27 Remaining supply taken from Energy Information Administration's Uranium Industry Annual 1995. All categories were summed and divided by U.S. nuclear power consumption for 1994 as identified in the Energy Information Administration's State Energy Data Report 1994.

28 Remaining U.S. coal supply taken from Energy Information Administration's U.S. Coal Reserves: A Review and Update. All categories were summed and divided by U.S. coal consumption for 1994 as identified in the Energy Information Administration's State Energy Data Report 1994.

29 The sun, which is the principal renewable energy source, is estimated to contain approximately 2,000,000,0000 years of fuel. In the context of human time scales, renewable energy is considered non-depletable.

30 U.S. Department of Energy National Renewable Energy Laboratory. Cost history and cost projections provided by Jeff Goldstein, January 1997.

31 Renewable Energy Sources for Fuels and Electricity (1993), chapter on Solar Hydrogen by Ogden & Nitsch, page 975. Estimates based on consistent development scenarios representing the solar hydrogen potential of each state in the contiguous United States.

32 Texas Renewable Energy Resource Assessment: Survey, Overview &Recommendations , July 1995, chapter on Wind Energy by Vaughn Nelson, page 67.

33 Renewable Energy Sources for Fuels and Electricity (1993), chapter on Solar Hydrogen by Ogden & Nitsch, page 975. Estimates based on consistent development scenarios representing the solar hydrogen potential of each state in the contiguous United States.

34 The Lower Colorado River Authority's wind power project in Culberson County produced 84,961,809 kWh in 1996 (Peter Tucker, LCRA). Texas average residential customer uses 12,879 kWh/yr (EIA). Hence the Culberson County wind plant alone provides an equivalent quantity of electricity to meet the needs of approximately 6,600 electric customers.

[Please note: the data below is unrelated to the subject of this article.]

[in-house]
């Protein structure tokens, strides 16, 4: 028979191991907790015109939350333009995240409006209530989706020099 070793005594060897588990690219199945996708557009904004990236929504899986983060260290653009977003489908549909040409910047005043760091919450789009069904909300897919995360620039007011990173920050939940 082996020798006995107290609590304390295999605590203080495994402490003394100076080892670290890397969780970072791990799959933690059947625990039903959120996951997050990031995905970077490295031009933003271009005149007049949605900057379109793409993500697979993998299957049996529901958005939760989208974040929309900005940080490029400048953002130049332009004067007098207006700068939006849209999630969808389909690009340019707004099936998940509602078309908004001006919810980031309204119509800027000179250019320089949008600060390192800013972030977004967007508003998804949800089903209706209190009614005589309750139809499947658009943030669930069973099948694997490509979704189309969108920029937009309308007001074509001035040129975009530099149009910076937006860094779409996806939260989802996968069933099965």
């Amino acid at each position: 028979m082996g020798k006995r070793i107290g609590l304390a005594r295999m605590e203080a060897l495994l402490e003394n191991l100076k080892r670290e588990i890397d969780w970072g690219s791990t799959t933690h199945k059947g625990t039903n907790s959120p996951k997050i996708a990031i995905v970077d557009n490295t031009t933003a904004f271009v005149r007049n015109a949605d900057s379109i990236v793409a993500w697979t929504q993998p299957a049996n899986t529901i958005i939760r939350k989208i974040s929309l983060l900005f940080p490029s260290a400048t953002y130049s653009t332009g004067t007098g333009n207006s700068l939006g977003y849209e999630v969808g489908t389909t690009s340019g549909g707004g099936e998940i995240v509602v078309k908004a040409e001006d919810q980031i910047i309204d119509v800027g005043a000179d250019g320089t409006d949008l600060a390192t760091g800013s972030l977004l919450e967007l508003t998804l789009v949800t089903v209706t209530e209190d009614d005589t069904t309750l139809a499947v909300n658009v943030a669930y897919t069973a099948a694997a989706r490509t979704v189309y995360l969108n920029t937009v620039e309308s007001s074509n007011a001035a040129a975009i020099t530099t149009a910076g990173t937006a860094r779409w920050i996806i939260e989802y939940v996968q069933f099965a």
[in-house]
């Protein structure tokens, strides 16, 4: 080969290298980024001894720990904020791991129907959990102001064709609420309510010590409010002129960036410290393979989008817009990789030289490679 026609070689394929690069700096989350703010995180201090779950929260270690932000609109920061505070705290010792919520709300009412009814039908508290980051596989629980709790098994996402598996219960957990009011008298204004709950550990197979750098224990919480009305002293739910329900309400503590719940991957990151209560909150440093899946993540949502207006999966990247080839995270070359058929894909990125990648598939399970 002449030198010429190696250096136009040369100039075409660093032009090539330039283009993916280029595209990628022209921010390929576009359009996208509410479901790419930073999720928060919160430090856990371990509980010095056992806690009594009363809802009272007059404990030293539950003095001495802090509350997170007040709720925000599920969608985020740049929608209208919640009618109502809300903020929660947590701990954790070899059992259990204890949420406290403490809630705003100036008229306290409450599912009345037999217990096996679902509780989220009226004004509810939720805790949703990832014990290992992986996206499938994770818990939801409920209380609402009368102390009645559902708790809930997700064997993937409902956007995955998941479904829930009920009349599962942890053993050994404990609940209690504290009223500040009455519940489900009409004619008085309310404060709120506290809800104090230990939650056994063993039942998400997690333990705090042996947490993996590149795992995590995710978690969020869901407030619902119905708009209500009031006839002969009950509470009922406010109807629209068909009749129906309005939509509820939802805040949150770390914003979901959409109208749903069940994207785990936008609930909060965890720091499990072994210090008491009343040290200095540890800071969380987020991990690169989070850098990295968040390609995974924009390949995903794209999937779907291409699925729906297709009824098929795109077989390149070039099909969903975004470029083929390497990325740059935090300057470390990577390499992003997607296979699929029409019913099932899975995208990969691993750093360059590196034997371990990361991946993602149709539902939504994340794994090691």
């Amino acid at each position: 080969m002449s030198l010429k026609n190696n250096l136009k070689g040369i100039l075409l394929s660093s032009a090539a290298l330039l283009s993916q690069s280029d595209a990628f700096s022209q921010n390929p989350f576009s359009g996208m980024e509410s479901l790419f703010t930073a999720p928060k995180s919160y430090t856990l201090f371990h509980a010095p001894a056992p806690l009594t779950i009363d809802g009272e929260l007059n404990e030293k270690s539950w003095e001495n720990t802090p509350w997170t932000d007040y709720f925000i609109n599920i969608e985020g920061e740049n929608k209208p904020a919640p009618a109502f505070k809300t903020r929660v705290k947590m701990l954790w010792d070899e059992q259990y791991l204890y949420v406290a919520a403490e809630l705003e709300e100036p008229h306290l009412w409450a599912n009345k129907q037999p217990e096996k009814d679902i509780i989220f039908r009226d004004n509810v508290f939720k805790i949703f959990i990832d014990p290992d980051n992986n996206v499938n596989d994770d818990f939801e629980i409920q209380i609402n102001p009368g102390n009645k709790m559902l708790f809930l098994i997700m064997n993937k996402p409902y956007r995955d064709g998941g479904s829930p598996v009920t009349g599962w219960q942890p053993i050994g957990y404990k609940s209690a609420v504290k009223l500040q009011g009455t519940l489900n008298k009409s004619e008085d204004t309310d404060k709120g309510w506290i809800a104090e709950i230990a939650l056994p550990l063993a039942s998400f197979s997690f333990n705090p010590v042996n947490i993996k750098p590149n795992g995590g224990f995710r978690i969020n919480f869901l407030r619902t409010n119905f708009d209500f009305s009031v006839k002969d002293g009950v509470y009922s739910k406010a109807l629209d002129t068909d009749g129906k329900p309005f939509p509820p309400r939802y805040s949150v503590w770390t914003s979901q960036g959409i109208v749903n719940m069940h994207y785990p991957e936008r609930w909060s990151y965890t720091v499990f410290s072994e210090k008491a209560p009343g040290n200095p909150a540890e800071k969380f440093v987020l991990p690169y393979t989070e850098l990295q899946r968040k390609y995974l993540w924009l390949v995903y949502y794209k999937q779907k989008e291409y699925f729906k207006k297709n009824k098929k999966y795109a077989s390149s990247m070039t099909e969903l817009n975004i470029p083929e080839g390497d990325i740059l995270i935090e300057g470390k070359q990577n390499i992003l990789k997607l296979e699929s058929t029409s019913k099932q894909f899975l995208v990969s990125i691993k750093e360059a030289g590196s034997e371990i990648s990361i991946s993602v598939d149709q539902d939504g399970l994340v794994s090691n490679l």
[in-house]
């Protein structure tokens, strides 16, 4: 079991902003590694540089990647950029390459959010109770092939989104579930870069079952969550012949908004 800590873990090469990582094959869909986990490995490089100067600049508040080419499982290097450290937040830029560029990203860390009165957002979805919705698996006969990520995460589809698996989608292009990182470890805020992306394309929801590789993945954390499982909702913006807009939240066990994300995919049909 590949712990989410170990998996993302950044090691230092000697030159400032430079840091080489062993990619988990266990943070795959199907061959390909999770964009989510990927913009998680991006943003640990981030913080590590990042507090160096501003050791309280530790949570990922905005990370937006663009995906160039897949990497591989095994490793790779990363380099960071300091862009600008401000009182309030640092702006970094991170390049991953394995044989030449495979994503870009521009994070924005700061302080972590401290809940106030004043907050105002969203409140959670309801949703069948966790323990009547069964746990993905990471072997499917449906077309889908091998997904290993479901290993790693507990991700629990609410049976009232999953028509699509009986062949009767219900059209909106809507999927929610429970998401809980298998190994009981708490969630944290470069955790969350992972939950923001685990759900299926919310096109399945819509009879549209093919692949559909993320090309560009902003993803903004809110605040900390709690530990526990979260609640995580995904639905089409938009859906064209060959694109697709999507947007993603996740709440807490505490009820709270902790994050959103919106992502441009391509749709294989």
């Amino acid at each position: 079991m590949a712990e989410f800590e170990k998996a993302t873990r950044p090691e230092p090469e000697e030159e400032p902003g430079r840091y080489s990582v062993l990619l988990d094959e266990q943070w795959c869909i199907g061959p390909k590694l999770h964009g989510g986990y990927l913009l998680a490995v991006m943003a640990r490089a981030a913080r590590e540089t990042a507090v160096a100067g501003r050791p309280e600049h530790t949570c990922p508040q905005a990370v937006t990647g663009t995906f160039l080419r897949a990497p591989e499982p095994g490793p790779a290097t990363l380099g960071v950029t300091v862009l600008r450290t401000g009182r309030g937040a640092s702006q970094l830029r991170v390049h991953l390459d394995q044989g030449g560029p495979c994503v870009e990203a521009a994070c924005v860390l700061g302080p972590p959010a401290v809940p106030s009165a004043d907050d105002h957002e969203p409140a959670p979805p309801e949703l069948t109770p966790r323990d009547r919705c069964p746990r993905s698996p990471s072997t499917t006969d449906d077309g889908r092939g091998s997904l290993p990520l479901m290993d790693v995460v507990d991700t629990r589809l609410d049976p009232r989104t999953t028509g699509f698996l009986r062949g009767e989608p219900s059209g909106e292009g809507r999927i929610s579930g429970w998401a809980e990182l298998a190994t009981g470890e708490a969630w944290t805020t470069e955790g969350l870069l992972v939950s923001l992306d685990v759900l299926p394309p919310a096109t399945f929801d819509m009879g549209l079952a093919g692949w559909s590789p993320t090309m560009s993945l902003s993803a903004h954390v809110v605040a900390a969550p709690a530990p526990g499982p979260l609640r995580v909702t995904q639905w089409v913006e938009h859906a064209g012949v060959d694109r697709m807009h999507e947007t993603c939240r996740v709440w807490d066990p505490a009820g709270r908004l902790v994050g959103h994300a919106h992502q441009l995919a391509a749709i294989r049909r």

35 Average generation costs for existing nuclear, gas & coal plants operated by Investor Owned Utilities in Texas were provided by Dan Jones of the Public Utility Commission of Texas, January 1997. Prices appropriate for new wind (4.25 cents/kWh) and biogas (4.00 cents/kWh) plants provided by the Texas Renewable Energy Industries Association (TREIA) based on estimated prices representative of a wide range of applications. Renewable energy projects at exceptional sites can be even less expensive. Recent bids submitted to Texas New Mexico Power included wind projects ranging in cost from 3.55 to 6.80 cents/kWh and biogas/biomass projects ranging from 2.00 to 6.00 cents per kWh (PUCT Docket #15,560, TNP response to EDF second RFI, Q.2-40). It is noted that all reported renewable energy bids submitted to TNP were less expensive than TNP's current cost of generating electricity (8.45 cents/kWh, for a lignite-fueled power plant, provided by Dan Jones, Public Utility Commission of Texas).